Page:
There are two different types of TIG torch that you can use. One comes with a button and one doesn’t. The type of torch that you have will determine the ways you can ignite your arc.
3 types of TIG
- Scratch start
Scratch Start is the most basic form of TIG welding and requires dragging the electrode across the surface of a workpiece to initiate the weld cycle.
- Lift Arc
Lift Arc requires touching the workpiece and lifting the torch to initiate the weld cycle.
- High Frequency
A High Frequency start allows you to initiate the weld cycle by pressing a button, or foot pedal.
If you have a High Frequency torch, you can activate it with the button (or foot control), which also controls your gas. If you have a Lift Arc torch (which comes with a valve), you are limited to lift starts and scratching (however, scratching isn’t recommended as you can cause tungsten inclusions at the beginning of your weld).
Neither scratching nor lift starting will work on AC, so you must have a High Frequency torch if you’re using AC. The VIPER 180 AC/DC TIG/Stick Welder comes with a high-performance T2 TIG Torch, which is a High Frequency torch, and if you’re a home DIY welder, you’ll want to learn with the easiest arc ignition.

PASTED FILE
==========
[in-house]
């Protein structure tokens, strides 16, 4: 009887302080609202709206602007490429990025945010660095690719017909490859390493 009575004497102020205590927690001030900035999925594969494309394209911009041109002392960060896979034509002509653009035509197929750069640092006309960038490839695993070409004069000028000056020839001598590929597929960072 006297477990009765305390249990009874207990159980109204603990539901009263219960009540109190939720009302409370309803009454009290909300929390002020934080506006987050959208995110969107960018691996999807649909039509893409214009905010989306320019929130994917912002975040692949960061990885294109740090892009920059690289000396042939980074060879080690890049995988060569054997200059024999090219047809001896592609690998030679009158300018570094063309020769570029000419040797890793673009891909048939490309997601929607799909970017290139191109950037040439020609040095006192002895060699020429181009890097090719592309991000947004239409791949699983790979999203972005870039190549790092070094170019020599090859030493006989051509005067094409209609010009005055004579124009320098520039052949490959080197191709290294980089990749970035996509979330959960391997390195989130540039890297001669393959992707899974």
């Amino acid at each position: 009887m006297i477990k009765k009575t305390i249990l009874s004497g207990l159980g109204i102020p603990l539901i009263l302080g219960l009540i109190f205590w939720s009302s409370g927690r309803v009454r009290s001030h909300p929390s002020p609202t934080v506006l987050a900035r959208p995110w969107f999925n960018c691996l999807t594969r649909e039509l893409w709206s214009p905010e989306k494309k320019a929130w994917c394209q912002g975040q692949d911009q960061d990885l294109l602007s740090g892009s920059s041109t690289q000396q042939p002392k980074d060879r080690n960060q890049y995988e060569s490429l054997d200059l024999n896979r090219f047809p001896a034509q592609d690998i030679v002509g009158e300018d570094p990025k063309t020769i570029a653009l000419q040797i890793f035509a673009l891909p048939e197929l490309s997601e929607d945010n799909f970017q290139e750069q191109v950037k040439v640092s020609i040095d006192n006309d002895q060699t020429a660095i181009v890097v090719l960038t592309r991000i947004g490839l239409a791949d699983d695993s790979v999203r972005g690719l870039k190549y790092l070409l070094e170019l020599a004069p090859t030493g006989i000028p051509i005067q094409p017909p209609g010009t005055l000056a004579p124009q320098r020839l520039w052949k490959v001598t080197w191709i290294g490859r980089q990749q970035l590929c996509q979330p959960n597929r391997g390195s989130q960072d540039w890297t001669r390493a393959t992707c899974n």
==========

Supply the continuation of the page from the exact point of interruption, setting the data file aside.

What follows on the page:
There are two variations of the High Frequency torch: one with only a button and one with a button and a potentiometer (pot). The potentiometer torch gives a welder more manual control over the number of amps they’re using during a weld when the welder is set to remote mode.
You can also decide if you want a rigid head or a flex head on your torch. A rigid head means the neck won’t bend, making it harder to get into tight corners. A flex head can bend, making it a lot easier to get into tight spaces and awkward angles. The VIPER 180 AC/DC & RAZOR 200 AC/DC TIG/Stick Welder’s both come with flex head torches.
Standard torch sizes
TIG torches come in a number of sizes: 9, 17, 18 & 26. The 18 torch is the same size as the 17, but it is water-cooled rather than air-cooled. Each torch uses the same types of consumables (see below) but will have their own sizes that fit inside when it is put together.
A size 9 torch will have much smaller consumables than a size 26. The smaller the torch you purchase, the lighter it will be, but the hotter it will get at higher amps. Professional welders often prefer a lighter torch so that they can weld for longer before their hand gets fatigued.
On the flip side, the bigger the gun you get, the higher amperage it can take. A size 26 torch can use more power and stay cooler for longer than a size 9.
Regardless of the type or size of torch you have, the next thing you’ll need to do is plug it in. TIG welding is always done in negative polarity, which means that the torch goes into the Negative (–) panel mount and the earth clamp goes into the Positive (+) panel mount on the front of your welder.